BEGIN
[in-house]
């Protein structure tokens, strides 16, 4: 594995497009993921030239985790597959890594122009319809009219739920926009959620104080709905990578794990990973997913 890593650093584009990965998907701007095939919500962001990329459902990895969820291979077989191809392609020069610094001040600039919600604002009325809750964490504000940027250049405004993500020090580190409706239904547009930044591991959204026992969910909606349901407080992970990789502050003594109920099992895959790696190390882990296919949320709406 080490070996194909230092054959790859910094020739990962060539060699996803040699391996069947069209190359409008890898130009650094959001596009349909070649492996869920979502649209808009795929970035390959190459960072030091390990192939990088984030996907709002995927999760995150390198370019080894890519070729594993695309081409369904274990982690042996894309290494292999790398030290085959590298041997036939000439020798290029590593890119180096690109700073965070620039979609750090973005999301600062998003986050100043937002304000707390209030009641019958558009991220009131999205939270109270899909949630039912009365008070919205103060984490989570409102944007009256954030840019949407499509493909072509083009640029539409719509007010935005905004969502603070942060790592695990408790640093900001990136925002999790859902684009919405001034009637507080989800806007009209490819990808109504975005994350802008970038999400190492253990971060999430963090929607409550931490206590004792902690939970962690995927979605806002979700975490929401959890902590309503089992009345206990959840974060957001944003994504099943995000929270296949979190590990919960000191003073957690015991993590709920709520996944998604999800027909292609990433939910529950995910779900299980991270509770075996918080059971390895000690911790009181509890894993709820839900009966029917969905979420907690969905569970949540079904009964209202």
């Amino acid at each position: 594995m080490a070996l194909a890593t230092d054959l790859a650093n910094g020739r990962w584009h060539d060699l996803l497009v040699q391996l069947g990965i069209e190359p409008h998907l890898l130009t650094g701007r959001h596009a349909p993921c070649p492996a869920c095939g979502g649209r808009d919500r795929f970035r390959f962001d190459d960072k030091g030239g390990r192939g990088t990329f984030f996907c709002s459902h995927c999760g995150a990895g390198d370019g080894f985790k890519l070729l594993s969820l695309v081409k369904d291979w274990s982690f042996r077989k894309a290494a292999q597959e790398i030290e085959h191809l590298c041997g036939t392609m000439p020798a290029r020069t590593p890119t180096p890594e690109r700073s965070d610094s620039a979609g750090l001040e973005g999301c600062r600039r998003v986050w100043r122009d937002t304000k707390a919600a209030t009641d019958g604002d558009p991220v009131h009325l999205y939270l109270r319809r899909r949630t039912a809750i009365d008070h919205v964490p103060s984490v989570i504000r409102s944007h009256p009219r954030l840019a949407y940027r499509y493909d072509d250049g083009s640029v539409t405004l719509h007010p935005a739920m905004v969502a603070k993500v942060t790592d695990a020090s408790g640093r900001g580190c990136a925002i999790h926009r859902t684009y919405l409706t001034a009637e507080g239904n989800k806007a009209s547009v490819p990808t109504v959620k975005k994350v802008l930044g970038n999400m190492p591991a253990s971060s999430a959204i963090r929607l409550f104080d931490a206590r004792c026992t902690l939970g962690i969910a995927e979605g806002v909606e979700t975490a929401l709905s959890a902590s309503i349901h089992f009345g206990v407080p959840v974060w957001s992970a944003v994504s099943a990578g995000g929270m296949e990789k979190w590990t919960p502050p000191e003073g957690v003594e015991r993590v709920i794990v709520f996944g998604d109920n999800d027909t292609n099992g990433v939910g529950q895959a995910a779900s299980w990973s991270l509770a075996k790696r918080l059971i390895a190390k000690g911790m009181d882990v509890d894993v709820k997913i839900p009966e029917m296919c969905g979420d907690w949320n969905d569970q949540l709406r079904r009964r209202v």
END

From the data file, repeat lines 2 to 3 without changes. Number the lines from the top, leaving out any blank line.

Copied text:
């Protein structure tokens, strides 16, 4: 594995497009993921030239985790597959890594122009319809009219739920926009959620104080709905990578794990990973997913 890593650093584009990965998907701007095939919500962001990329459902990895969820291979077989191809392609020069610094001040600039919600604002009325809750964490504000940027250049405004993500020090580190409706239904547009930044591991959204026992969910909606349901407080992970990789502050003594109920099992895959790696190390882990296919949320709406 080490070996194909230092054959790859910094020739990962060539060699996803040699391996069947069209190359409008890898130009650094959001596009349909070649492996869920979502649209808009795929970035390959190459960072030091390990192939990088984030996907709002995927999760995150390198370019080894890519070729594993695309081409369904274990982690042996894309290494292999790398030290085959590298041997036939000439020798290029590593890119180096690109700073965070620039979609750090973005999301600062998003986050100043937002304000707390209030009641019958558009991220009131999205939270109270899909949630039912009365008070919205103060984490989570409102944007009256954030840019949407499509493909072509083009640029539409719509007010935005905004969502603070942060790592695990408790640093900001990136925002999790859902684009919405001034009637507080989800806007009209490819990808109504975005994350802008970038999400190492253990971060999430963090929607409550931490206590004792902690939970962690995927979605806002979700975490929401959890902590309503089992009345206990959840974060957001944003994504099943995000929270296949979190590990919960000191003073957690015991993590709920709520996944998604999800027909292609990433939910529950995910779900299980991270509770075996918080059971390895000690911790009181509890894993709820839900009966029917969905979420907690969905569970949540079904009964209202």
């Amino acid at each position: 594995m080490a070996l194909a890593t230092d054959l790859a650093n910094g020739r990962w584009h060539d060699l996803l497009v040699q391996l069947g990965i069209e190359p409008h998907l890898l130009t650094g701007r959001h596009a349909p993921c070649p492996a869920c095939g979502g649209r808009d919500r795929f970035r390959f962001d190459d960072k030091g030239g390990r192939g990088t990329f984030f996907c709002s459902h995927c999760g995150a990895g390198d370019g080894f985790k890519l070729l594993s969820l695309v081409k369904d291979w274990s982690f042996r077989k894309a290494a292999q597959e790398i030290e085959h191809l590298c041997g036939t392609m000439p020798a290029r020069t590593p890119t180096p890594e690109r700073s965070d610094s620039a979609g750090l001040e973005g999301c600062r600039r998003v986050w100043r122009d937002t304000k707390a919600a209030t009641d019958g604002d558009p991220v009131h009325l999205y939270l109270r319809r899909r949630t039912a809750i009365d008070h919205v964490p103060s984490v989570i504000r409102s944007h009256p009219r954030l840019a949407y940027r499509y493909d072509d250049g083009s640029v539409t405004l719509h007010p935005a739920m905004v969502a603070k993500v942060t790592d695990a020090s408790g640093r900001g580190c990136a925002i999790h926009r859902t684009y919405l409706t001034a009637e507080g239904n989800k806007a009209s547009v490819p990808t109504v959620k975005k994350v802008l930044g970038n999400m190492p591991a253990s971060s999430a959204i963090r929607l409550f104080d931490a206590r004792c026992t902690l939970g962690i969910a995927e979605g806002v909606e979700t975490a929401l709905s959890a902590s309503i349901h089992f009345g206990v407080p959840v974060w957001s992970a944003v994504s099943a990578g995000g929270m296949e990789k979190w590990t919960p502050p000191e003073g957690v003594e015991r993590v709920i794990v709520f996944g998604d109920n999800d027909t292609n099992g990433v939910g529950q895959a995910a779900s299980w990973s991270l509770a075996k790696r918080l059971i390895a190390k000690g911790m009181d882990v509890d894993v709820k997913i839900p009966e029917m296919c969905g979420d907690w949320n969905d569970q949540l709406r079904r009964r209202v």